DAVE-ML in action: Examples

Revised 2007-07-13: revised HL-20 aero model with angle of attack limiter

Revised 2009-04-06: changed to require version 2.0 RC 2 schema

Note: These links generally refer to XML files, which may not display properly in every browser. You may wish to download the file instead, using either a right-click or option-click on the link to save the file to your disk.

All the examples below validate against version 2.0RC4 DAVEfunc.dtd (or later). See the Schemas page for more information on the latest DTD.

Simple lift-curve table

The simplest DAVEfunc description is a single one-dimensional table, shown below. Some of the file header content could be omitted while retaining a valid DAVEfunc document. No input or output variables have been defined, so this is technically an incomplete example. This example, simple_aero.dml, is available from


<?xml version="1.0" standalone="no"?>
<!DOCTYPE DAVEfunc PUBLIC "-//NASA//DTD for Flight Dynamic Models - Functions 1.9//EN" "DAVEfunc.dtd">
<!-- $Revision: 140 $ -->
    <author name="Bruce Jackson" org="NASA Langley Research Center" email="[email protected]"/>
    <fileCreationDate date="2002-03-11"/>
	Coefficient of lift (non-dimensional) versus angle-of-attack, deg.
	Example file for DAVE function table format. This example is the simplest version.
    <modificationRecord modID="A" date="2002-03-11">
      <author name="Bruce Jackson" org="NASA Langley Research Center" email="[email protected]"/>
	  Added varID to dependentVarPts and independentVarPts, per DTD 1.5b2 change. Also changed 
	  author's xns address to e-mail address.
    <modificationRecord modID="B" date="2006-11-17">
      <author name="Bruce Jackson" org="NASA Langley Research Center" email="[email protected]"/>
        Added date to modificationRecord per DTD 1.9 change.
  <variableDef name="alpha" varID="alpdeg" units="deg"/>
  <variableDef name="CL" varID="cl" units=""/>
  <function name="CL">
    <independentVarPts varID="alpdeg">
	  -4.0, 0., 4.0, 8.0, 12.0, 16.0
    <dependentVarPts varID="cl">
	  0.0, 0.2, 0.4, 0.8, 1.0, 1.2
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Two-dimensional orthogonal (gridded) aerodynamic table

A more complete example is a two-dimensional table given below. This example includes reference information about the table, a modification record, two inputs variables (Mach and alpha), two breakpoint tables, a lift coefficient function table, and an output variable. This example, twoD_table.dml, is available from


<?xml version="1.0" encoding="UTF-8" standalone="no"?>
<!DOCTYPE DAVEfunc PUBLIC "-//NASA//DTD for Flight Dynamic Models - Functions 1.9//EN" "DAVEfunc.dtd">
    <author name="Bruce Jackson" org="NASA Langley Research Center" email="[email protected]"/>
    <fileCreationDate date="2002-03-01"/>
    <fileVersion>$Revision: 140 $</fileVersion>		
    <description> Coefficient of lift (non-dimensional) - single two-dimensional table. Example file
      for DAVE function table format. This example is more complex. </description>
    <reference refID="REF01" author="Raney, David L." title="F-19A Basic Aerodynamics Model"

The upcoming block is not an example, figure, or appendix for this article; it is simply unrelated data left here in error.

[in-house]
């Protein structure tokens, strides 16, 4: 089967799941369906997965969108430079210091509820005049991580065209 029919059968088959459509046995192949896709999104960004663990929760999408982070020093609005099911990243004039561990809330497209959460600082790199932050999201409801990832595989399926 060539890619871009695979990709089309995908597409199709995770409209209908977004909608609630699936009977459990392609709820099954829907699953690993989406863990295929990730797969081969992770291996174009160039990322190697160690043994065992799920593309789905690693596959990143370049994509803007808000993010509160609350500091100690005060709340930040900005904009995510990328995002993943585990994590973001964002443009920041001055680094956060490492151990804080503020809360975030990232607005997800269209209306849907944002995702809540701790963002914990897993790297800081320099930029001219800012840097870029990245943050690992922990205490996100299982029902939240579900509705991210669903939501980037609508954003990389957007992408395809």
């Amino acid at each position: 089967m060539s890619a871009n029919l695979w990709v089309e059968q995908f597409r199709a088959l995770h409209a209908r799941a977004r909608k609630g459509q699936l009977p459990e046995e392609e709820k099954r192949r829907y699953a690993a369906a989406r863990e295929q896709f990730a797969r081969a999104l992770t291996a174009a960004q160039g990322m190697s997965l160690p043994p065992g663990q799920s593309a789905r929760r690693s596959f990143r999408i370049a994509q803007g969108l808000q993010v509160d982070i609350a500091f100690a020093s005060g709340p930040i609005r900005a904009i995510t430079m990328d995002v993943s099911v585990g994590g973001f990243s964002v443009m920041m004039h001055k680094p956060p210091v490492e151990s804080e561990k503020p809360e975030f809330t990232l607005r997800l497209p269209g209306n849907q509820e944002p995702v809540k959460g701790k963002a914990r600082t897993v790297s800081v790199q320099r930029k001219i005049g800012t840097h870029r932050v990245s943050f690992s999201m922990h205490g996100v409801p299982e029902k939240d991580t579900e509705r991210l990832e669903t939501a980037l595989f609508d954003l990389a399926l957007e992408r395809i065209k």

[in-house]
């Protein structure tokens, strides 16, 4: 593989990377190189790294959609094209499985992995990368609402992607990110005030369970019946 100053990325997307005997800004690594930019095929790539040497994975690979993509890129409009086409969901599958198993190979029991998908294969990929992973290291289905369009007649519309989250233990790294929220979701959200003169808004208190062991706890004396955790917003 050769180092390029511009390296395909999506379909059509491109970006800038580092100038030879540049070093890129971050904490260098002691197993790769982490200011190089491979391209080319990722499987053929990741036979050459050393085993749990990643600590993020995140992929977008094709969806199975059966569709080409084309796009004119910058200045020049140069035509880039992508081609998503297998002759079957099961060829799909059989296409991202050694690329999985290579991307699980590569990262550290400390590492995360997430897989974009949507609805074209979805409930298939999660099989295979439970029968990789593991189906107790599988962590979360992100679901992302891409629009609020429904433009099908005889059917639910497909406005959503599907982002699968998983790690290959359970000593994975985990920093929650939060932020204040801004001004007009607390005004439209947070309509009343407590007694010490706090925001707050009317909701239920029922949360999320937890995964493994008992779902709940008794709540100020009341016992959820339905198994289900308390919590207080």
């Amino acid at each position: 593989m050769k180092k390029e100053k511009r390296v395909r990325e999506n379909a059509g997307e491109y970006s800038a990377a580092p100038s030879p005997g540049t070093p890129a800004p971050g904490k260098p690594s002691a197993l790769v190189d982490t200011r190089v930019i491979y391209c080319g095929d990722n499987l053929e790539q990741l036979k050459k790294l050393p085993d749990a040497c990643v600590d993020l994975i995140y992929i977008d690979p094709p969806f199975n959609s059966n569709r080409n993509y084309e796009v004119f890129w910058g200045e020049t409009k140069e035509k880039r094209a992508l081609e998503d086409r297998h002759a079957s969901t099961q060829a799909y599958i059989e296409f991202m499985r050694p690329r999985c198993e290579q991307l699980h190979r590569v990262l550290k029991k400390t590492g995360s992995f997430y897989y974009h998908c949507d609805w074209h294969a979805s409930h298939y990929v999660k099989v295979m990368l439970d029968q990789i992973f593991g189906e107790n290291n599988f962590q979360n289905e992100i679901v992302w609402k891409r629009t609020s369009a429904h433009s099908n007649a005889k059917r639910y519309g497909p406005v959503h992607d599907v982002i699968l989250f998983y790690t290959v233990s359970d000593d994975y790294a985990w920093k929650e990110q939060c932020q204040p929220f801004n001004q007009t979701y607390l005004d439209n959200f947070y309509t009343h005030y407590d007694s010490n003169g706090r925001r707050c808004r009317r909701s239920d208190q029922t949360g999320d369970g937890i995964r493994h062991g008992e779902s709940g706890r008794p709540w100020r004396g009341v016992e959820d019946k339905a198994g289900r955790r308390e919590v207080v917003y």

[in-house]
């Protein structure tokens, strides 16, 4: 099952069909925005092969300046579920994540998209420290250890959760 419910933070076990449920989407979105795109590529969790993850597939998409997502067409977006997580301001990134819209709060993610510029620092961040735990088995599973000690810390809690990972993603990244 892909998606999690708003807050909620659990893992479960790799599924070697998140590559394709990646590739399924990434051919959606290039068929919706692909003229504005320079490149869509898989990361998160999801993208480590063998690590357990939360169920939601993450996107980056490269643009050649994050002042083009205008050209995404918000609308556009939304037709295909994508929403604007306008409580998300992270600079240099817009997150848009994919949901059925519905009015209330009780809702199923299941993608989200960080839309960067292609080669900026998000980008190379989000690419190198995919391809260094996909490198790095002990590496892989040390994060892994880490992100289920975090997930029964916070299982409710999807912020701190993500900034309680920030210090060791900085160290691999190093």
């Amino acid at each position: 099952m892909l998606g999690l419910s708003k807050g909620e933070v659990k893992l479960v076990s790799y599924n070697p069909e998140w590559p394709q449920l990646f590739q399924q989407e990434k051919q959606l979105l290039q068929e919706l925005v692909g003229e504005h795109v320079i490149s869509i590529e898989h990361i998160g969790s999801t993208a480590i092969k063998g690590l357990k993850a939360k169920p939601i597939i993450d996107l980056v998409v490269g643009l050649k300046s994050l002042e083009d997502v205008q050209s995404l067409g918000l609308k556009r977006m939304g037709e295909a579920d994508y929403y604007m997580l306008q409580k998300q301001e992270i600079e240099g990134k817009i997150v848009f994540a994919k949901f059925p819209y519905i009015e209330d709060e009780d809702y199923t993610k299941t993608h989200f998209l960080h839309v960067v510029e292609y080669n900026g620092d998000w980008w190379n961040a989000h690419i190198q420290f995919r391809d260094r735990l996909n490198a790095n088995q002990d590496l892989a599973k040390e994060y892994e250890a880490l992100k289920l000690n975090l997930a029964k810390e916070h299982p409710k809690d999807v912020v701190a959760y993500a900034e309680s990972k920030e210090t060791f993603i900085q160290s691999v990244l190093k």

accession="NASA TM-4302" date="1992-07-31"/>
    <reference refID="REF02" author="Buggati, Richard W." title="F-19A Rotary Aerodynamics Model"
      accession="NASA TM-4303" date="1993-07-31"
    <reference refID="REF03" author="Aviation Leak &amp; Space Tautology"
      title="F-19A Falling Short on Design Performance Numbers" accession="Vol. 45, Number 12"
    <modificationRecord modID="A" refID="REF03" date="2002-03-01">
      <author name="Hildrup, Bruce L." org="SAID Patuxent River">
	  1087 Exploration Parkway Ste 201
	  Lexington Park, MD 20654
      <description> Reversed sign on drag term for better performance! </description>
    <modificationRecord modID="B" date="2006-11-16">
      <author name="Bruce Jackson" org="NASA Langley Research Center" email="[email protected]">
          MS308 NASA
          Hampton VA 23681 USA
      <description> Renamed from .xml to .dml; changed to conform to DAVEfunc.dtd 1.9: added 'date'
        to modification record, renamed docID attribute in documentRefs to refID; corrected date
        formats to ISO; added fileVersion element with Revision keyword.</description>
    </modificationRecord>  </fileHeader>

  <!-- ================== -->
  <!--  Input variables   -->
  <!-- ================== -->

  <variableDef name="alpha" varID="ALPHA" units="deg" symbol="#x3B1">
    <description> Instantaneous true angle-of-attack, in degrees </description>
  <variableDef name="Mach" varID="MACH" units="ND" symbol="M"/>

  <!-- ================== -->
  <!--  Output variable   -->
  <!-- ================== -->

  <variableDef name="CL" varID="CL" units="ND" symbol="CL">
    <description> Coefficient of lift based on alpha and mach. </description>

  <!-- ================== -->
  <!--  Breakpoint values -->
  <!-- ================== -->

  <breakpointDef name="alpha" bpID="ALPHA1" units="deg">
    <description> Alpha breakpoints for most basic aero data </description>
    <bpVals> -4.0, 0., 4.0, 8.0, 12.0, 16.0 </bpVals>
  <breakpointDef name="mach" bpID="MACH1" units="ND">
    <bpVals> 0.0, 0.4, 0.8, 0.9, 0.95, 0.99, 1.00, 1.01, 1.05, 1.2 </bpVals>

  <!-- ================== -->
  <!--      Functions     -->
  <!-- ================== -->

  <function name="Basic CL">
    <description> Basic coefficient of lift table as a function of Mach and angle of attack </description>
      <author name="Bruce Jackson" org="NASA Langley Research Center" xns="@bjax"/>